“… Sir Mark said that residents must have their influence hugely scaled back by excluding councillors representing residents affected by a planning application from the decision on whether it should go ahead.

Sir Mark said: “On the face of it this might seem to strike against the concept of democracy and decisions being taken at the local level. But in reality many councillors would welcome such an approach, as all too often they feel they need to be supporting the local prevailing view even if they know that a development is desirable.”…

…Sir Mark, who this year stepped down as chairman of the City’s key Policy and Resources Committee after five years in the role, said pressure from well-organised voters often put councillors “in a near-impossible position”.

He added: “They have been elected and need to be re-elected and therefore are responsive to their electorates, who invariably are opposed to developments…”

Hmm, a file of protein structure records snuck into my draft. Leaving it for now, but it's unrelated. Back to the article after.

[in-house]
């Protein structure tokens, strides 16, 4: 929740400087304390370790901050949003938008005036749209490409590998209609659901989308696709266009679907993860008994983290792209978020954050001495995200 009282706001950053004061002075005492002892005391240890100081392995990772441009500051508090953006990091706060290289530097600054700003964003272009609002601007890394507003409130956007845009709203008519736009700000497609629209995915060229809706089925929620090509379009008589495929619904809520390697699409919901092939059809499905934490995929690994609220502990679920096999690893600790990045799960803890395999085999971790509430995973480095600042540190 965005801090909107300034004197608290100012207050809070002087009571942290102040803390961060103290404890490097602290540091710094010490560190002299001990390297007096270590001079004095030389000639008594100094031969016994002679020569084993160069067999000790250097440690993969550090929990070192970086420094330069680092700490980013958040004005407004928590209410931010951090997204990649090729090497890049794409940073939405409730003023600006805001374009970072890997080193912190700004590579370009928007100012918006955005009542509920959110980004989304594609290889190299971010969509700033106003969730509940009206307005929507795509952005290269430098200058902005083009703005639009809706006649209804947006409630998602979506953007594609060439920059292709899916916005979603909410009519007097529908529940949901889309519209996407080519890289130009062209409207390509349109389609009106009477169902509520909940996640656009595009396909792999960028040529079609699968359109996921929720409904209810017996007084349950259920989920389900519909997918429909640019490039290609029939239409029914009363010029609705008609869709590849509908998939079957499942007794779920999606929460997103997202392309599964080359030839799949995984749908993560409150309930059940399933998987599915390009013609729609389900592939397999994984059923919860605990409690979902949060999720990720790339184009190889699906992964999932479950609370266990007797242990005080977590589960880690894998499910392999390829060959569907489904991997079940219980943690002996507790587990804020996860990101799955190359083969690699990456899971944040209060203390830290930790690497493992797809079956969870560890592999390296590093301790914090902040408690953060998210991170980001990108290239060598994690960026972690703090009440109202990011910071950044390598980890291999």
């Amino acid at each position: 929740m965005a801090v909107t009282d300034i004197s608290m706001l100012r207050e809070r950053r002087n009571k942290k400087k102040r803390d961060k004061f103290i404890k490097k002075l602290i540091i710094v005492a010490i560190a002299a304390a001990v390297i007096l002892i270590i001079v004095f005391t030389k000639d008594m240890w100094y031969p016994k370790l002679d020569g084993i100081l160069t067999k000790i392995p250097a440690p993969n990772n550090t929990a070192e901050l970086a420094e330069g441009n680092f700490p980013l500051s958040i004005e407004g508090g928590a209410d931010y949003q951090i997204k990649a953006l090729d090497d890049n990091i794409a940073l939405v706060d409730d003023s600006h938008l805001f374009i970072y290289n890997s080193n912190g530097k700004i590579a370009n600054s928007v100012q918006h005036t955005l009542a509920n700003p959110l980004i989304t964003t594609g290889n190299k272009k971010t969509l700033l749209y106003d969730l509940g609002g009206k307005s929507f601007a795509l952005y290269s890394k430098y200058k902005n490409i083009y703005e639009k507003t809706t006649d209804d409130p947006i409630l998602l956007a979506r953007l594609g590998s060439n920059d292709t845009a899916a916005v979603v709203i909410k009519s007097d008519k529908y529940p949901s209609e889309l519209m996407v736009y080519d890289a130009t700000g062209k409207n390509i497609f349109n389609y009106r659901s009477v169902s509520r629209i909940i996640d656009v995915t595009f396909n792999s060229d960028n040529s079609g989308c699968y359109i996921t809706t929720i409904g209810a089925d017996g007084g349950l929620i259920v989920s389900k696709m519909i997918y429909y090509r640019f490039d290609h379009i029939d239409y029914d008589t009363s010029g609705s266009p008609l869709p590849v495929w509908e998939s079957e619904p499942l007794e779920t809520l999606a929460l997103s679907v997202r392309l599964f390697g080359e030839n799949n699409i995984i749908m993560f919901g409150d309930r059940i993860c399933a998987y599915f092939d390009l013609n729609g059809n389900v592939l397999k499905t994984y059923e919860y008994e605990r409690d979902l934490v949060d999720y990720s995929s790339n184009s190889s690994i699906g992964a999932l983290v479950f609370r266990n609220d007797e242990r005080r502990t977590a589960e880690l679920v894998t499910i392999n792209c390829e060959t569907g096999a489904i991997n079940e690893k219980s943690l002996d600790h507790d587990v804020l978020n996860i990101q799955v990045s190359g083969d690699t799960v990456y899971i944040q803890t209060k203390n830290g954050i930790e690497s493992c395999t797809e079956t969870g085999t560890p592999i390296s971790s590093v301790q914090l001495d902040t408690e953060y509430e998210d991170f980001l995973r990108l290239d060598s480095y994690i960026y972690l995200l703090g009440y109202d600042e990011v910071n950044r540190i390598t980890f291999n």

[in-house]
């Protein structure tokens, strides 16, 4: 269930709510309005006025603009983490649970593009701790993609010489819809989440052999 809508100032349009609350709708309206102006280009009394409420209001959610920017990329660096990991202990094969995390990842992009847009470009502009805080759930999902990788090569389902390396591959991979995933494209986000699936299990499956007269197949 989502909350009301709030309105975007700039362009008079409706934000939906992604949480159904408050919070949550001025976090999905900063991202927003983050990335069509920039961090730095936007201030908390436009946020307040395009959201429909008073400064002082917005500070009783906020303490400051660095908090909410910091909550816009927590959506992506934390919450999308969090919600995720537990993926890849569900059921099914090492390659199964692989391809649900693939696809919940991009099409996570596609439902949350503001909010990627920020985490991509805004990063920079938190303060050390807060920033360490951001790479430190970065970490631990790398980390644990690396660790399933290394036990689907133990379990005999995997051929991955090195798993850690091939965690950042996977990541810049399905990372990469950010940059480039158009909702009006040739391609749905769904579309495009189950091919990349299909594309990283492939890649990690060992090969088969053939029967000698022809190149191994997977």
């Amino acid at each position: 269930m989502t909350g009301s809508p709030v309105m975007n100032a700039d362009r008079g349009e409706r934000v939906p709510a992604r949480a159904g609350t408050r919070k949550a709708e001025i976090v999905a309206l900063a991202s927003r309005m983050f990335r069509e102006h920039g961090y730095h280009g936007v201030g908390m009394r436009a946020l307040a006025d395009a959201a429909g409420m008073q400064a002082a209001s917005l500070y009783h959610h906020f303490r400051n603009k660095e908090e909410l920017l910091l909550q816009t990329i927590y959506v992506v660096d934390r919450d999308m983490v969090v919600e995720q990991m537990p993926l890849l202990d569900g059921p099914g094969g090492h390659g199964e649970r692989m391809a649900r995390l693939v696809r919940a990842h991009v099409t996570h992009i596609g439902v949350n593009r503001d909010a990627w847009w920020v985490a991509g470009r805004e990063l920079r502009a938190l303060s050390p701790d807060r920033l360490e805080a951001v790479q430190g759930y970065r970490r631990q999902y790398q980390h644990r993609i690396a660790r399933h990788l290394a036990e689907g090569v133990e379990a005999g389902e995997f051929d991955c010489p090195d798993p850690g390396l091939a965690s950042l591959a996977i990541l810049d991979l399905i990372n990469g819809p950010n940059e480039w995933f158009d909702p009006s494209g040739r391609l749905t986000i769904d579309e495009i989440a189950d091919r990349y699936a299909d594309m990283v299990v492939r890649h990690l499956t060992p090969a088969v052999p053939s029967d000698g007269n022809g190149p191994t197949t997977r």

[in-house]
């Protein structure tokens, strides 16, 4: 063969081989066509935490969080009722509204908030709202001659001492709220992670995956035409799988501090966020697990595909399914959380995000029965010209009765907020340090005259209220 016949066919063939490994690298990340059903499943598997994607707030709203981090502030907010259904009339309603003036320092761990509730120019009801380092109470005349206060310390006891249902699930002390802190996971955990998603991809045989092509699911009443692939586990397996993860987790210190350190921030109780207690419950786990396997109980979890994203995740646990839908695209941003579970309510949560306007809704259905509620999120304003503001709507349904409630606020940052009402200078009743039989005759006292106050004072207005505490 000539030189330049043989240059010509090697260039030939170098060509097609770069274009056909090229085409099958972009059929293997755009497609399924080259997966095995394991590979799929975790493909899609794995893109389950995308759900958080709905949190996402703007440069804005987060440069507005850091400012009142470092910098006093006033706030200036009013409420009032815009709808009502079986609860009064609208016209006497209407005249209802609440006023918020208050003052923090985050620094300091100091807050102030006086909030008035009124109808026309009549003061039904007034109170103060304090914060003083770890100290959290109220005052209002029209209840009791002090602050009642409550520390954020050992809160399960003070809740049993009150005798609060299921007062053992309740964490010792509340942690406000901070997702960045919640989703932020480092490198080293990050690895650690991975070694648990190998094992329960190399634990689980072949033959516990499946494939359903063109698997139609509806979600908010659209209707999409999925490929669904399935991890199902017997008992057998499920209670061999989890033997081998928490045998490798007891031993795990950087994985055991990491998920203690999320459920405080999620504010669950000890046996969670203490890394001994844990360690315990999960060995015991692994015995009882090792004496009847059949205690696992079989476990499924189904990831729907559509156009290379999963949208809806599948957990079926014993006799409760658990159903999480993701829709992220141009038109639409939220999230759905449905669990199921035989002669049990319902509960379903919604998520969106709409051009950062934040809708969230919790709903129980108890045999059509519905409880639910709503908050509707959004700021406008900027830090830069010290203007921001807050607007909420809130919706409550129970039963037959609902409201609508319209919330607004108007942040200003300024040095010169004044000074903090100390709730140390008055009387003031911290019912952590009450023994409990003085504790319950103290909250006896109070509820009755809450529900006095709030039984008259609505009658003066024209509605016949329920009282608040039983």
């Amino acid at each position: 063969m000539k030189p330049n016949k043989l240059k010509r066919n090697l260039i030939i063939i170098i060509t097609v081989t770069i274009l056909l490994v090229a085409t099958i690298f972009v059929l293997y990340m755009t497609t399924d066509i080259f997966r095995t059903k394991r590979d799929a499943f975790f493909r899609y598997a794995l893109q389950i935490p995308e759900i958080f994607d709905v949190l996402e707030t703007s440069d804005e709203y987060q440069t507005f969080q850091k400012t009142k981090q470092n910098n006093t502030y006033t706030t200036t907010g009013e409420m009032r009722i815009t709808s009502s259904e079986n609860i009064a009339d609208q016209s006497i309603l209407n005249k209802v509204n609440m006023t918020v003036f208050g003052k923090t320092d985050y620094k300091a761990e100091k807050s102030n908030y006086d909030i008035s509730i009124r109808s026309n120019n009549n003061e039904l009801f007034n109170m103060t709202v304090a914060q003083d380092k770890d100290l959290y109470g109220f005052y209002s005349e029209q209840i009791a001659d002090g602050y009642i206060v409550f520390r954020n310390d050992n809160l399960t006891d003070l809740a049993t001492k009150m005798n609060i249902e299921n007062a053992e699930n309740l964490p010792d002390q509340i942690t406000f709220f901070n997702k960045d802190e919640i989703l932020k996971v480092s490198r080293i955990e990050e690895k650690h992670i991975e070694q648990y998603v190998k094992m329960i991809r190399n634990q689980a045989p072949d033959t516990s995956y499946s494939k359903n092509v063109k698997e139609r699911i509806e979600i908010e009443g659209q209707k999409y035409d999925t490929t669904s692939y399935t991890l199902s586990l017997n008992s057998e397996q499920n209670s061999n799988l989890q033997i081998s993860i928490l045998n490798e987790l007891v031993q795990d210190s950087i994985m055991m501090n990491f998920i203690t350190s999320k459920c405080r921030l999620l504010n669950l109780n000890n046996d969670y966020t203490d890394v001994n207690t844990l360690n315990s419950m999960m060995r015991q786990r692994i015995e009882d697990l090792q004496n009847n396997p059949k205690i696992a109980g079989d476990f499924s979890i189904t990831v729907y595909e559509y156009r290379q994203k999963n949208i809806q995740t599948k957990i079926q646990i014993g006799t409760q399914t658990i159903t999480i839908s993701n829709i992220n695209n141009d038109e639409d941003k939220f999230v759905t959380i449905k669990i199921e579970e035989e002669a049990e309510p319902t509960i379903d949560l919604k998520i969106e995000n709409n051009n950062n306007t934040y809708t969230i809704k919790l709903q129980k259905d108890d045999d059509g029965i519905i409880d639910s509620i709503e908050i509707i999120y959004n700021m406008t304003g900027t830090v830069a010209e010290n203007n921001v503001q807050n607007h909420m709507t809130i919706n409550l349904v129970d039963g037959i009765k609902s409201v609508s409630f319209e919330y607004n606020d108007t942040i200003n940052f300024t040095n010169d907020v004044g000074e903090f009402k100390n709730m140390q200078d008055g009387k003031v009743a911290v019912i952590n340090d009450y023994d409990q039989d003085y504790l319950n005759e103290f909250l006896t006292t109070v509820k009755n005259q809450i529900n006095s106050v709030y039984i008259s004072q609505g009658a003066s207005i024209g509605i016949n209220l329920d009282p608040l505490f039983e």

Boleat doesn’t give a shit that representatives being responsive to their electorate is crucial to any functioning democracy. What isn’t mentioned by Boleat or The Standard is that the situation this foe of democratic decision making decries doesn’t actually apply to the City of London; where he holds office and it is the business vote (abolished in the rest of the UK) which has the decisive say in elections. Local residents have only one third of votes in local elections and so it is business that controls the City of London council. Boleat currently occupies one of these local council seats after being elected in a business vote ward with a total of 77 votes; that’s NOT Boleat’s majority, it’s the total number of votes the finance sector gave him to serve their interests! This is not only absurd, it is why the business vote must be abolished, politics in the City of London stink, The Turd should not be built, and demagoguery from the likes of Boleat needs to be relentlessly exposed as anti-democratic.